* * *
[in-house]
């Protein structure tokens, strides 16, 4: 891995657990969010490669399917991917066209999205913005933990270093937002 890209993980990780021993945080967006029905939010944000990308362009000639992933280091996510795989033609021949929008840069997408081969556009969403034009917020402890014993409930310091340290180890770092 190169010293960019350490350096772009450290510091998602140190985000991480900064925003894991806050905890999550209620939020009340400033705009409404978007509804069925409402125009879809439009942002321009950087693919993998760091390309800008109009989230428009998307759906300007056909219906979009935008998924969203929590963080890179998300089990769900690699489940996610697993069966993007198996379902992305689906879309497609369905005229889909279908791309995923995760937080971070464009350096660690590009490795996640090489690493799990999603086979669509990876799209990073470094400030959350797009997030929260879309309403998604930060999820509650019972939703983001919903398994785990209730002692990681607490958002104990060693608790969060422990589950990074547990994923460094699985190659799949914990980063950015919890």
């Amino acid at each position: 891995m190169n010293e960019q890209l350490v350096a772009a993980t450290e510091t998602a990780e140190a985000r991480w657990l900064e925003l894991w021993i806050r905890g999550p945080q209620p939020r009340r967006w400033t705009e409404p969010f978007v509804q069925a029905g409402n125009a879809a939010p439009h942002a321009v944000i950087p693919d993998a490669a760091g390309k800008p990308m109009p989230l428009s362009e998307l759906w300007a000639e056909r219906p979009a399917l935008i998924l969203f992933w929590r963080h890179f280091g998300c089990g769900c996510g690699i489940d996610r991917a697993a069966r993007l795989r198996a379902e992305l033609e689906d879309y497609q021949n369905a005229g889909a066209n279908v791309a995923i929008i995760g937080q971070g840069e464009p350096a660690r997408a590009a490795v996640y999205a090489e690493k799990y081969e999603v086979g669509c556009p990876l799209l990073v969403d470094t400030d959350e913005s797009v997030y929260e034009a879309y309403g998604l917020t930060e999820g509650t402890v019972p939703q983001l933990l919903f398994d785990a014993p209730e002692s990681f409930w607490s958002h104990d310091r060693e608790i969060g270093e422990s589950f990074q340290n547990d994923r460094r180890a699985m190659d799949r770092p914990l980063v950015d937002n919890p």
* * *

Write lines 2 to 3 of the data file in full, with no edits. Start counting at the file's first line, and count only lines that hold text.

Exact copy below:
């Protein structure tokens, strides 16, 4: 891995657990969010490669399917991917066209999205913005933990270093937002 890209993980990780021993945080967006029905939010944000990308362009000639992933280091996510795989033609021949929008840069997408081969556009969403034009917020402890014993409930310091340290180890770092 190169010293960019350490350096772009450290510091998602140190985000991480900064925003894991806050905890999550209620939020009340400033705009409404978007509804069925409402125009879809439009942002321009950087693919993998760091390309800008109009989230428009998307759906300007056909219906979009935008998924969203929590963080890179998300089990769900690699489940996610697993069966993007198996379902992305689906879309497609369905005229889909279908791309995923995760937080971070464009350096660690590009490795996640090489690493799990999603086979669509990876799209990073470094400030959350797009997030929260879309309403998604930060999820509650019972939703983001919903398994785990209730002692990681607490958002104990060693608790969060422990589950990074547990994923460094699985190659799949914990980063950015919890």
């Amino acid at each position: 891995m190169n010293e960019q890209l350490v350096a772009a993980t450290e510091t998602a990780e140190a985000r991480w657990l900064e925003l894991w021993i806050r905890g999550p945080q209620p939020r009340r967006w400033t705009e409404p969010f978007v509804q069925a029905g409402n125009a879809a939010p439009h942002a321009v944000i950087p693919d993998a490669a760091g390309k800008p990308m109009p989230l428009s362009e998307l759906w300007a000639e056909r219906p979009a399917l935008i998924l969203f992933w929590r963080h890179f280091g998300c089990g769900c996510g690699i489940d996610r991917a697993a069966r993007l795989r198996a379902e992305l033609e689906d879309y497609q021949n369905a005229g889909a066209n279908v791309a995923i929008i995760g937080q971070g840069e464009p350096a660690r997408a590009a490795v996640y999205a090489e690493k799990y081969e999603v086979g669509c556009p990876l799209l990073v969403d470094t400030d959350e913005s797009v997030y929260e034009a879309y309403g998604l917020t930060e999820g509650t402890v019972p939703q983001l933990l919903f398994d785990a014993p209730e002692s990681f409930w607490s958002h104990d310091r060693e608790i969060g270093e422990s589950f990074q340290n547990d994923r460094r180890a699985m190659d799949r770092p914990l980063v950015d937002n919890p």